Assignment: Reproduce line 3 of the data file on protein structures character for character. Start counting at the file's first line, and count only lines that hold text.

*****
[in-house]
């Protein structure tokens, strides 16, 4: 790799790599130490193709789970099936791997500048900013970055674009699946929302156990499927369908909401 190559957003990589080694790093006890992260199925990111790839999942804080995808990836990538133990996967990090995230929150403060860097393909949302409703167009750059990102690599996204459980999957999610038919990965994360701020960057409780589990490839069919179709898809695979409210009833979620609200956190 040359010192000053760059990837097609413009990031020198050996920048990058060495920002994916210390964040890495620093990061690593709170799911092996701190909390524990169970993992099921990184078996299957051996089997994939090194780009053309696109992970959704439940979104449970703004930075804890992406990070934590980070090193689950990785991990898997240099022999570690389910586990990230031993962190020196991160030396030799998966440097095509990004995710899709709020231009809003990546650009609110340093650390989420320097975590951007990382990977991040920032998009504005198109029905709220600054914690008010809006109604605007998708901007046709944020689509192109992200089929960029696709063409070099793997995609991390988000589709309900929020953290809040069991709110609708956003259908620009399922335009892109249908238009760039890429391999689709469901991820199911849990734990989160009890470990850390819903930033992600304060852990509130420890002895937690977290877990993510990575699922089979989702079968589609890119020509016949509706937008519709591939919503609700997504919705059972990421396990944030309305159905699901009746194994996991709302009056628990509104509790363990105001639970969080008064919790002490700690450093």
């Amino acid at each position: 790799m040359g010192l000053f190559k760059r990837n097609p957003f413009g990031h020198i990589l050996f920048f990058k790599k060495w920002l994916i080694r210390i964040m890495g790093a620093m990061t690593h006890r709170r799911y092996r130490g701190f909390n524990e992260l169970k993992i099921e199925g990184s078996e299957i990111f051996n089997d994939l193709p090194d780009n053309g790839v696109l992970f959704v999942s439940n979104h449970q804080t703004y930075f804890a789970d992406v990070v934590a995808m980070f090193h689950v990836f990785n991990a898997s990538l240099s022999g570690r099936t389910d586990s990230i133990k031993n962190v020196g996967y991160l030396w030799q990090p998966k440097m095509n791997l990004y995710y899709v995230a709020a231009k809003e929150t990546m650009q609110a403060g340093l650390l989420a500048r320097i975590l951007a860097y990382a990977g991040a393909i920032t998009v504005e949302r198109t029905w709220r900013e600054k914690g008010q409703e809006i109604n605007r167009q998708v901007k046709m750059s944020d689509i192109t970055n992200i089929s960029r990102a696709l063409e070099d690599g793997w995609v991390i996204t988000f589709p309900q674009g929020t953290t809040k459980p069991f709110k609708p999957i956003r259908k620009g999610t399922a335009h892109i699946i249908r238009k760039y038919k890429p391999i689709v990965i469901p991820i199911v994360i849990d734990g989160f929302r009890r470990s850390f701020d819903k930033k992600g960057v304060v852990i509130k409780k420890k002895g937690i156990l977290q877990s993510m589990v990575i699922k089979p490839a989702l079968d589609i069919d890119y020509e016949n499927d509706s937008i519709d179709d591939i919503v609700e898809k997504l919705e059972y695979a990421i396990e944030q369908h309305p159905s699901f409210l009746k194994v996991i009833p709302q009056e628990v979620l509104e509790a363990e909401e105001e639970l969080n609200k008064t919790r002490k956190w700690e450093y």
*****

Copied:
């Amino acid at each position: 790799m040359g010192l000053f190559k760059r990837n097609p957003f413009g990031h020198i990589l050996f920048f990058k790599k060495w920002l994916i080694r210390i964040m890495g790093a620093m990061t690593h006890r709170r799911y092996r130490g701190f909390n524990e992260l169970k993992i099921e199925g990184s078996e299957i990111f051996n089997d994939l193709p090194d780009n053309g790839v696109l992970f959704v999942s439940n979104h449970q804080t703004y930075f804890a789970d992406v990070v934590a995808m980070f090193h689950v990836f990785n991990a898997s990538l240099s022999g570690r099936t389910d586990s990230i133990k031993n962190v020196g996967y991160l030396w030799q990090p998966k440097m095509n791997l990004y995710y899709v995230a709020a231009k809003e929150t990546m650009q609110a403060g340093l650390l989420a500048r320097i975590l951007a860097y990382a990977g991040a393909i920032t998009v504005e949302r198109t029905w709220r900013e600054k914690g008010q409703e809006i109604n605007r167009q998708v901007k046709m750059s944020d689509i192109t970055n992200i089929s960029r990102a696709l063409e070099d690599g793997w995609v991390i996204t988000f589709p309900q674009g929020t953290t809040k459980p069991f709110k609708p999957i956003r259908k620009g999610t399922a335009h892109i699946i249908r238009k760039y038919k890429p391999i689709v990965i469901p991820i199911v994360i849990d734990g989160f929302r009890r470990s850390f701020d819903k930033k992600g960057v304060v852990i509130k409780k420890k002895g937690i156990l977290q877990s993510m589990v990575i699922k089979p490839a989702l079968d589609i069919d890119y020509e016949n499927d509706s937008i519709d179709d591939i919503v609700e898809k997504l919705e059972y695979a990421i396990e944030q369908h309305p159905s699901f409210l009746k194994v996991i009833p709302q009056e628990v979620l509104e509790a363990e909401e105001e639970l969080n609200k008064t919790r002490k956190w700690e450093y």